It would appear, then, that we have arrived at a paradox: man requires government else he will descend into bacchanalia or impotence, yet the very authority vested in government corrupts man!

It is with this problem in mind that Catholic social teaching developed its theory of governance. Recognizing both the danger of laissez-faire individualism as well as strong centralized government, Pope Pius XI proffered a middle course: subsidiarity. The essence of political subsidiarity lies in an adherence to the simple maxim that the functions of government and law should remain as local as possible. It is within small communal institutions that we can place our trust. Thus the family, the local parish or synagogue, and the volunteer town council receive renewed significance. These institutions can provide the collective with proper health care, housing, law and order, as well as other basic necessities. However, their localized and modestly sized structure serve as a ballast against the natural tendencies of such authority to become wracked in self-serving corruption. Indeed, not only will local authority remain less corruptible, it will actually behave more selflessly. No one will dispute that parents care for their children without an overriding material interest compelling them so. We can expect the church and communal council, then, as a form of extended family comprising individuals whom interact with each other on a daily basis and have formed personal relationships, to act similarly.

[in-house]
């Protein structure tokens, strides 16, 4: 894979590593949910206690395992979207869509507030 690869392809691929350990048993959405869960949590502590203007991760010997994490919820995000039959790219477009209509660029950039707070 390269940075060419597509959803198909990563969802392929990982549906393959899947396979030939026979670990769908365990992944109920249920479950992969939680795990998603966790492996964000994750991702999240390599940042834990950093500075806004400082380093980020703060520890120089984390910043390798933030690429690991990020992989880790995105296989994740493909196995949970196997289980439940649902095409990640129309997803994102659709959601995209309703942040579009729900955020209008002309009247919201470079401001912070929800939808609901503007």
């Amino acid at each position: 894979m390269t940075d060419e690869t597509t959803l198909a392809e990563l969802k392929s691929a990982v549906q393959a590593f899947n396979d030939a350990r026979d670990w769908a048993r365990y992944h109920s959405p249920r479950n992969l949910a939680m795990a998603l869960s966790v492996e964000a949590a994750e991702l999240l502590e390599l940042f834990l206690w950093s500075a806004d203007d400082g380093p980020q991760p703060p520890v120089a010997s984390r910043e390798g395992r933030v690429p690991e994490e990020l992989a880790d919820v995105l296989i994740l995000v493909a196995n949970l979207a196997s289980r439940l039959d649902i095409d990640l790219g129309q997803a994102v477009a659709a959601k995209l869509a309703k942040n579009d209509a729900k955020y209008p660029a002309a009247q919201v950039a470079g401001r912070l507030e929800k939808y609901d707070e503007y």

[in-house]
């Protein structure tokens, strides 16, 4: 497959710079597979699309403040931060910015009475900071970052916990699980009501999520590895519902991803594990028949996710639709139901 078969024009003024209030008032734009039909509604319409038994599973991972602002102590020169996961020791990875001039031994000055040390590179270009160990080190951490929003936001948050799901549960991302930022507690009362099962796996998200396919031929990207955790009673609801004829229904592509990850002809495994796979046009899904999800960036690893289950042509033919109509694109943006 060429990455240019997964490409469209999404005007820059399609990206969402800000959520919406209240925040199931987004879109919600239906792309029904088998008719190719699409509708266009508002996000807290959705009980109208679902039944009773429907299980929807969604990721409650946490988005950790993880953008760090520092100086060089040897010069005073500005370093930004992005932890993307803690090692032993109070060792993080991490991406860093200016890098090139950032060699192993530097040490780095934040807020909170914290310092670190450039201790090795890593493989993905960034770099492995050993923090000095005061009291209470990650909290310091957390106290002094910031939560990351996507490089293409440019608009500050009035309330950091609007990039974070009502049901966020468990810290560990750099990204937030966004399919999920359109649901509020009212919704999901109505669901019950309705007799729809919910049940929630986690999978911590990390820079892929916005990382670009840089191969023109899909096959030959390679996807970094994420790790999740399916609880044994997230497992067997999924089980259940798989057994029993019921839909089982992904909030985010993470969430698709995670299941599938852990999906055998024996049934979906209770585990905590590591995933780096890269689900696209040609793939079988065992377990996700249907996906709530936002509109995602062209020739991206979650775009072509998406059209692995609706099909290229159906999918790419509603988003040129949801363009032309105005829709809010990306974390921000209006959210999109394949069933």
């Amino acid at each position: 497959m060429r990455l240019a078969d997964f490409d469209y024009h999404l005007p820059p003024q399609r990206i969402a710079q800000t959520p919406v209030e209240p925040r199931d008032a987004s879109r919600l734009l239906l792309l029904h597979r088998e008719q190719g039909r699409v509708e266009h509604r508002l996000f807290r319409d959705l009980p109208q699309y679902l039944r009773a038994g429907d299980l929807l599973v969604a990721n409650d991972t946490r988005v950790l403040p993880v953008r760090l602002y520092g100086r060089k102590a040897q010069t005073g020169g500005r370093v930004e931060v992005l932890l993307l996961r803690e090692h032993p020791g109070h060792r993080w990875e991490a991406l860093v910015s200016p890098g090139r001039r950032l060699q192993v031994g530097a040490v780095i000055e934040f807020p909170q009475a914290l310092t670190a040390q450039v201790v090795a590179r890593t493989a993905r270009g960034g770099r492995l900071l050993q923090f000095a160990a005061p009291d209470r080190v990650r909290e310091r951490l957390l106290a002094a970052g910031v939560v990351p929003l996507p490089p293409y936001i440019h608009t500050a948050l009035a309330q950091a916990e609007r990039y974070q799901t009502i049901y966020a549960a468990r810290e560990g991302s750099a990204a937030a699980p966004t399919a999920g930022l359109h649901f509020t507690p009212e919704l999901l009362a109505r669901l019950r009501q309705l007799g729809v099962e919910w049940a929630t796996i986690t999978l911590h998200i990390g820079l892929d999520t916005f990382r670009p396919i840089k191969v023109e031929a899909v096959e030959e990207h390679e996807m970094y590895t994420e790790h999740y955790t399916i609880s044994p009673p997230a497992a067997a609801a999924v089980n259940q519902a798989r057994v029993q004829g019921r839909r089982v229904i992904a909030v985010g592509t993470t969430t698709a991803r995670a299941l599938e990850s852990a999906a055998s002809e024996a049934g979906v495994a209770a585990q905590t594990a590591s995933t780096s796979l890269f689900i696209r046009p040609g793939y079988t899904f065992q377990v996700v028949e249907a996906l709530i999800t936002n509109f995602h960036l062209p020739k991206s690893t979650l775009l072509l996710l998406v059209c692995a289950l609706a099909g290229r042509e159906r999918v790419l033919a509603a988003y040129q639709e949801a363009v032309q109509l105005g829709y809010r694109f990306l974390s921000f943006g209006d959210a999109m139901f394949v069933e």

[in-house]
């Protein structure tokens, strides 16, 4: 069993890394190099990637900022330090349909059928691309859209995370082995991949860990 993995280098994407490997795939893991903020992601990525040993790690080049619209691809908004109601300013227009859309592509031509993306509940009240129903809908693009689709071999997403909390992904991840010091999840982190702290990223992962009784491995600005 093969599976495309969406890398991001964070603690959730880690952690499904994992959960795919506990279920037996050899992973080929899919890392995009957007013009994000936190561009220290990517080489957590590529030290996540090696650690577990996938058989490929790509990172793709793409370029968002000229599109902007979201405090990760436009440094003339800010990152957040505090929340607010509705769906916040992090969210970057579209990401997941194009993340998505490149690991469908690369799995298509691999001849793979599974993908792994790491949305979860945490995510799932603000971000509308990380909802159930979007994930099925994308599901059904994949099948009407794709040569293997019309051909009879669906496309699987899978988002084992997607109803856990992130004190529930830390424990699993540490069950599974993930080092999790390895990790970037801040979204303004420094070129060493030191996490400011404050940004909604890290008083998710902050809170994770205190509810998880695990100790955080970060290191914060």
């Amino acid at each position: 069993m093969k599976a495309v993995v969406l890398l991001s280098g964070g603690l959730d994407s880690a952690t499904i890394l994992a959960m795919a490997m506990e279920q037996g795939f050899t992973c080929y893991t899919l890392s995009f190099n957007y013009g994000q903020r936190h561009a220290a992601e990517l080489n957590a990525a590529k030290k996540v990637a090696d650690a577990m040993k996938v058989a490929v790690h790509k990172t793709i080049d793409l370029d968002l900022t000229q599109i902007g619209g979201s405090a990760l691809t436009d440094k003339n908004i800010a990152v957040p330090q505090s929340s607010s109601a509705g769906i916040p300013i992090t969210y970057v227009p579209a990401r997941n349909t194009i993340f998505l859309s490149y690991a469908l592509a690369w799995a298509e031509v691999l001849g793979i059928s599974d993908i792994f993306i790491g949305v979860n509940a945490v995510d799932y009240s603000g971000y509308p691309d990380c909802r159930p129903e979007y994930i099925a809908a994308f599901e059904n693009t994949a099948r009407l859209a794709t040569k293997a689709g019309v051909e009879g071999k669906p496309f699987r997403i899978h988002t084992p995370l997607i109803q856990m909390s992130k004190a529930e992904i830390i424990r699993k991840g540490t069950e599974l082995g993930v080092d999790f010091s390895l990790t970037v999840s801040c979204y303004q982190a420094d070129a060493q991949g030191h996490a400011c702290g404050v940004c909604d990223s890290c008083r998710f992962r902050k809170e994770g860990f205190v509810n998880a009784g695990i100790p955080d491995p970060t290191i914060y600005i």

Libertarian rhetoric often leads one to conclude that society is simply a social Darwinist experiment. Individual pitted against individual; an absolute meritocracy in which the most deserving will succeed, while those less fortunate will perish. However, absolute meritocracy is a myth, and unfettered individualism becomes a path fraught with moral danger. Conversely, those in favor of a robust welfare government place far to much trust in the individual, assuming he will act for the greater good even while history indicates otherwise. What is required, then, is a return to Catholic social teaching of subsidiarity which successfully straddles the line between anarcho-individualism and the Leviathan.